Chair, Professor Mary Ellis Gibson
Professors Cedric Gael Bryant, Michael Burke, Laurie Osborne, Debra Spark, and David Suchoff; Associate Professors Adrian Blevins, Tilar Mazzeo, Anindyo Roy, Elizabeth Sagaser, and Katherine Stubbs; Assistant Professors Sarah Braunstein, Megan Cook, Aaron Hanlon, J.C. Sibara, and Arisa White; Mellon Postdoctoral Fellow in Environmental Humanities Christopher Walker; Visiting Assistant Professor Jacquelyn Ardam; Faculty Fellow Jennifer Reed; Director of the Colby Writing Program Stacey Sheriff; Director of the Farnham Writers’ Center Paula Harrington; Multilingual Writing Specialist Ghada Gherwash; Writing Program Postdoctoral Fellow and Assistant Professor of Writing Meghan Hancock.
The English Department offers majors in English and in English with a concentration in creative writing. It also offers minors in English and in creative writing.
Students pursuing majors in English and creative writing read from a range of literary and cultural texts, drawn from Anglophone traditions in their broadest and most inclusive conception. Students develop the critical and creative skills to interpret and engage with varieties of complex textual and rhetorical expression, to write persuasively and purposively in multiple genres, and to express themselves articulately in both the spoken and written word.
The English Department offers a range of courses that emphasize the study of literature as an artistic tradition and the study of language more generally as a crucial component of cultural production and civic engagement. Students develop skills directly applicable to the further study of law, politics, journalism and publishing, leadership and stewardship.
English courses emphasize diversity in historical periods, genres, authors, cultures, and themes. The majority of courses in the major are seminar-style with limited enrollment emphasizing active student participation, critical thinking, analysis, and writing skills. The Creative Writing Program offers fiction, creative nonfiction, and poetry courses at the introductory, intermediate, and advanced levels. The department offers special-topics courses and supervises numerous independent studies and honors projects. Students frequently pursue internships and study abroad.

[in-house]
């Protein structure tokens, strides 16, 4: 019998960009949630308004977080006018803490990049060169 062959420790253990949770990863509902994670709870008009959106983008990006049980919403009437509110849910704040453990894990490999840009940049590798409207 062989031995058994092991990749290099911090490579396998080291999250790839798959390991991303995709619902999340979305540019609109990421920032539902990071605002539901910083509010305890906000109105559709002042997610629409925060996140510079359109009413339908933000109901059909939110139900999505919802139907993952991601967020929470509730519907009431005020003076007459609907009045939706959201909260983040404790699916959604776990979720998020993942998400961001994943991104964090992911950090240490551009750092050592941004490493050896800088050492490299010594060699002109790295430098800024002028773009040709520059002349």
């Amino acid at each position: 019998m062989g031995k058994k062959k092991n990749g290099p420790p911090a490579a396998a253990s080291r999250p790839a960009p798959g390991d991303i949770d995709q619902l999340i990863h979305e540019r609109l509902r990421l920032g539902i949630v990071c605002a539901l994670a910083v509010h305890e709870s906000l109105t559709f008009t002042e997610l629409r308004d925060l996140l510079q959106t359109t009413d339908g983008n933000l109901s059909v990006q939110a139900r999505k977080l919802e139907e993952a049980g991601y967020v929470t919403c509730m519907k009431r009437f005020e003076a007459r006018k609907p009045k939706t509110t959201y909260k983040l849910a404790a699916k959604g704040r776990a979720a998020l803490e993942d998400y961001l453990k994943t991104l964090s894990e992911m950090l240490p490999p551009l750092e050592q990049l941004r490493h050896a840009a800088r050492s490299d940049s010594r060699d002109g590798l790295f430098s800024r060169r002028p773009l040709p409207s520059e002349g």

English is one of the most useful majors for those who want to attend professional schools of law, medicine, and business, as well as for those seeking jobs in nonprofits, business, and government. Some majors become teachers; some become writers; some go into journalism, library science, or publishing. Students interested in teaching in private and public schools are urged to read the “Education” section of the catalogue and to contact a member of the Education Program. The department also encourages interdepartmental and interdisciplinary studies and supports the American Studies Program, the Theater and Dance Department, the Cinema Studies Program, and the Women’s, Gender, and Sexuality Studies Program.
At the completion of the major, students will be able to:
- Recognize continuities and differences among a variety of literary periods and genres
- Use appropriate knowledge of form, genre, and historical context to interpret and analyze literary or cultural texts
- Use appropriate theoretical paradigms to analyze literary or cultural texts
- Develop cogent and well-structured arguments
- Write with appropriate attention to voice, style, and form
- Demonstrate advanced disciplinary research skills and correct citation of sources
- Make effective oral presentations and participate effectively in small and large group discussion
- Demonstrate the ability to identify and improve upon their own work and arguments independently, based on disciplinary feedback.
Requirements for the Major in Literature Written in English
The English Department offers an 11-course major in English and a 13-course major in English and creative writing. The 11 courses required for the core major consist of the following:
- English 200, 271, and one other 200-level course (including introductory creative writing courses: English 278, 279, and 280)
- Five English 300-level or 400-level courses (excluding creative writing courses—see electives)
- English 493, the senior seminar